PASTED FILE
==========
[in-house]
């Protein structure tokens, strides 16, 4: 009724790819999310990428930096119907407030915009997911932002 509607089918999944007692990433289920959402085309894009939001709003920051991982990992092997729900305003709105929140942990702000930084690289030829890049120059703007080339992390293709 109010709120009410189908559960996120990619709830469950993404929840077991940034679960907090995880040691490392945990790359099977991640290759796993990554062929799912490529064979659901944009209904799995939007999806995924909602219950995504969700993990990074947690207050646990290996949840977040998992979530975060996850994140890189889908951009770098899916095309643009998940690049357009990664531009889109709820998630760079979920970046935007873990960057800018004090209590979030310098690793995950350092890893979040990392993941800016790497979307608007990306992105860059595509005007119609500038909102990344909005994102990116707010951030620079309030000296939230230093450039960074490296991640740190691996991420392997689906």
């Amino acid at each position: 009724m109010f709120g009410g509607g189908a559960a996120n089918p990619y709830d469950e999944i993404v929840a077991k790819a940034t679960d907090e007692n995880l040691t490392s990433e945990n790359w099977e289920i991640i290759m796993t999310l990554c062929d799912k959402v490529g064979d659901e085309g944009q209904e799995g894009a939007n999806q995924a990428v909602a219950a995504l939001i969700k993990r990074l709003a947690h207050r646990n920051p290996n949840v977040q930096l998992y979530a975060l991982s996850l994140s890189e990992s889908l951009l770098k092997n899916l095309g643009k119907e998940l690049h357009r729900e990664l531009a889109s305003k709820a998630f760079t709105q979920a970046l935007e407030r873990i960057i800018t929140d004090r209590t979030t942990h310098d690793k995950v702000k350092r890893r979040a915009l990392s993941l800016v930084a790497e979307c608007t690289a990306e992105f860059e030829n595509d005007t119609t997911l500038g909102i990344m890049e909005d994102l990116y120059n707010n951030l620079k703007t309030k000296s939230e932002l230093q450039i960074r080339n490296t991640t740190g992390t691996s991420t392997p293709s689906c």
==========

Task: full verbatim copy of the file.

[in-house]
């Protein structure tokens, strides 16, 4: 009724790819999310990428930096119907407030915009997911932002 509607089918999944007692990433289920959402085309894009939001709003920051991982990992092997729900305003709105929140942990702000930084690289030829890049120059703007080339992390293709 109010709120009410189908559960996120990619709830469950993404929840077991940034679960907090995880040691490392945990790359099977991640290759796993990554062929799912490529064979659901944009209904799995939007999806995924909602219950995504969700993990990074947690207050646990290996949840977040998992979530975060996850994140890189889908951009770098899916095309643009998940690049357009990664531009889109709820998630760079979920970046935007873990960057800018004090209590979030310098690793995950350092890893979040990392993941800016790497979307608007990306992105860059595509005007119609500038909102990344909005994102990116707010951030620079309030000296939230230093450039960074490296991640740190691996991420392997689906």
């Amino acid at each position: 009724m109010f709120g009410g509607g189908a559960a996120n089918p990619y709830d469950e999944i993404v929840a077991k790819a940034t679960d907090e007692n995880l040691t490392s990433e945990n790359w099977e289920i991640i290759m796993t999310l990554c062929d799912k959402v490529g064979d659901e085309g944009q209904e799995g894009a939007n999806q995924a990428v909602a219950a995504l939001i969700k993990r990074l709003a947690h207050r646990n920051p290996n949840v977040q930096l998992y979530a975060l991982s996850l994140s890189e990992s889908l951009l770098k092997n899916l095309g643009k119907e998940l690049h357009r729900e990664l531009a889109s305003k709820a998630f760079t709105q979920a970046l935007e407030r873990i960057i800018t929140d004090r209590t979030t942990h310098d690793k995950v702000k350092r890893r979040a915009l990392s993941l800016v930084a790497e979307c608007t690289a990306e992105f860059e030829n595509d005007t119609t997911l500038g909102i990344m890049e909005d994102l990116y120059n707010n951030l620079k703007t309030k000296s939230e932002l230093q450039i960074r080339n490296t991640t740190g992390t691996s991420t392997p293709s689906c």